"Environment" research area

Cyanotoxin Bioremediation with Microbes

Primary Investigator - Michael TravisanoPrimary Investigator Michael Travisano
Co-Investigators: Jim Cotner, Beatriz Baselga Cervera (Postdoctoral Research Scholar)
Industry PartnersCity of Minneapolis - Deptartment of Public Works Division of Water Treatment & Distribution Services
Award Type: Seed Grant - Postdoctoral Research Scholar with NRRI Travel Grant

ProblemHarmful algal blooms (HABs) are an ecological and water supply risk due to a mixture of undesired effects: water anoxia, undesirable odors, and cyanobacterial toxins. HABS are an emerging problem in freshwater rivers, lakes, and reservoirs throughout MN, largely because of eutrophication and climate change. Concretely, cyanotoxins are emerging contaminants with diverse molecular structures and toxicological properties, ranging from mild symptoms to even death of animals and humans.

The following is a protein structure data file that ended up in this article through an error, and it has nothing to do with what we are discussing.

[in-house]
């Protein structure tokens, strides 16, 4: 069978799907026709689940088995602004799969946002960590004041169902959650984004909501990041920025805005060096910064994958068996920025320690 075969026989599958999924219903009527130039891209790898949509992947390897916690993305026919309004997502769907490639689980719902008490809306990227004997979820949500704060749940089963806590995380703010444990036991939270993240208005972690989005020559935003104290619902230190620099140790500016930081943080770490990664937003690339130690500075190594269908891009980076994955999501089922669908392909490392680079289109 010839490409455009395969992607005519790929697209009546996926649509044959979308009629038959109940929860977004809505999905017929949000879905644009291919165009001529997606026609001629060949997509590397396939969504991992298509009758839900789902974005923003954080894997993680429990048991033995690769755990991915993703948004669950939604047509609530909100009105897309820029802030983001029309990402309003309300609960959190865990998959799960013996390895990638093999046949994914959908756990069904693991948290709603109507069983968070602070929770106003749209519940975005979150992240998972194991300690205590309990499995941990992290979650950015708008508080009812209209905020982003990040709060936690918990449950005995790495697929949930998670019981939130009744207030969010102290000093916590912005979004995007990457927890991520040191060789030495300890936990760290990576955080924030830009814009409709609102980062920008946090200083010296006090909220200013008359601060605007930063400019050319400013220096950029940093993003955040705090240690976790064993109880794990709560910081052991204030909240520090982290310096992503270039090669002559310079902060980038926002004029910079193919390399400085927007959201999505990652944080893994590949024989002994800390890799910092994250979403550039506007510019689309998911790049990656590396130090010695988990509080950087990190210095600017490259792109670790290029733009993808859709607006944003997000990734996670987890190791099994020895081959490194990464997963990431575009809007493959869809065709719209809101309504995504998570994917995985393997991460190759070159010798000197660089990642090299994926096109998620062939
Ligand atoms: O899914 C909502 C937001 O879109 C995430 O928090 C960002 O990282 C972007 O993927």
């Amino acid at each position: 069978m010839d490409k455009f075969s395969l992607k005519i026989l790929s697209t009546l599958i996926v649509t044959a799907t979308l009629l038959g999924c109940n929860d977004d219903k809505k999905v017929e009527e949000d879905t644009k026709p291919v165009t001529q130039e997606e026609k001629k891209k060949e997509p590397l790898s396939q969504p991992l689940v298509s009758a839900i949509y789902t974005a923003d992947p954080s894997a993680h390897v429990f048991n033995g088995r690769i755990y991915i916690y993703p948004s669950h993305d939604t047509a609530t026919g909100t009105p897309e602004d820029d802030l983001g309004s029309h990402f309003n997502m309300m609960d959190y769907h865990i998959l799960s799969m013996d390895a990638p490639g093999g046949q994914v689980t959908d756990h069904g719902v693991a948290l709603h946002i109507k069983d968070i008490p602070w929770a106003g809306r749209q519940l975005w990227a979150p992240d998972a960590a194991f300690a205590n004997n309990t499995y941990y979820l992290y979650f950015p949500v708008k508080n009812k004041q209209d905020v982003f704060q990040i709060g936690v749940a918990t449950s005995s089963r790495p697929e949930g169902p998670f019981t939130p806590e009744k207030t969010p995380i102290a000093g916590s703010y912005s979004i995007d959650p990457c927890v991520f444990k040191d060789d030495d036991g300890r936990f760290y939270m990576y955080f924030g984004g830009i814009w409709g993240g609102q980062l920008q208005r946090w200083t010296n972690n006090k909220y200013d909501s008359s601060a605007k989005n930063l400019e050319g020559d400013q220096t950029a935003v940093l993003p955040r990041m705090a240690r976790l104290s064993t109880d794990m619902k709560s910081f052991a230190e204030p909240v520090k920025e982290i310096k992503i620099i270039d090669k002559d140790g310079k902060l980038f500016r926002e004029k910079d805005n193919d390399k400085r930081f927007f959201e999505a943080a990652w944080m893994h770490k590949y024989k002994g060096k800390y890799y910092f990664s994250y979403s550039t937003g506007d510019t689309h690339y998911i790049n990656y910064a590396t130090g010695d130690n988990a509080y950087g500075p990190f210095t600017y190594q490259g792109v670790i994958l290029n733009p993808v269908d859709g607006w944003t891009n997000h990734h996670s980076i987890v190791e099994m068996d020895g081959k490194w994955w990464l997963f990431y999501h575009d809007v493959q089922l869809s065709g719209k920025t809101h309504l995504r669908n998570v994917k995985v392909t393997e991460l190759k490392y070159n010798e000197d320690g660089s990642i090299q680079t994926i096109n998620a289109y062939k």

SolutionWe propose to investigate microbial bioremediation of cyanotoxins. Based on natural evidence, satellite HABs communities are excellent candidates to degrade/ assimilate cyanotoxins and their degradation products. Heterotrophic bacteria play a significant role in the natural degradation and removal of cyanotoxins, but natural bioremediation of cyanotoxins and secondary metabolites by communities is largely unexplored.

ImpactWe open avenues to discover degradation pathways and harness them for bioremediation through biological water treatment processes. The first step is to determine which strains have the capability to degrade the toxins. Additionally, our work will provide insight into why cyanobacteria produce toxins and facilitate management of HABS while providing insight into aquatic microbial community ecology. These studies can reveal community dynamics (indicator species or transitions), physiological, biochemical, and genetic/species differences among toxic and nontoxic strains.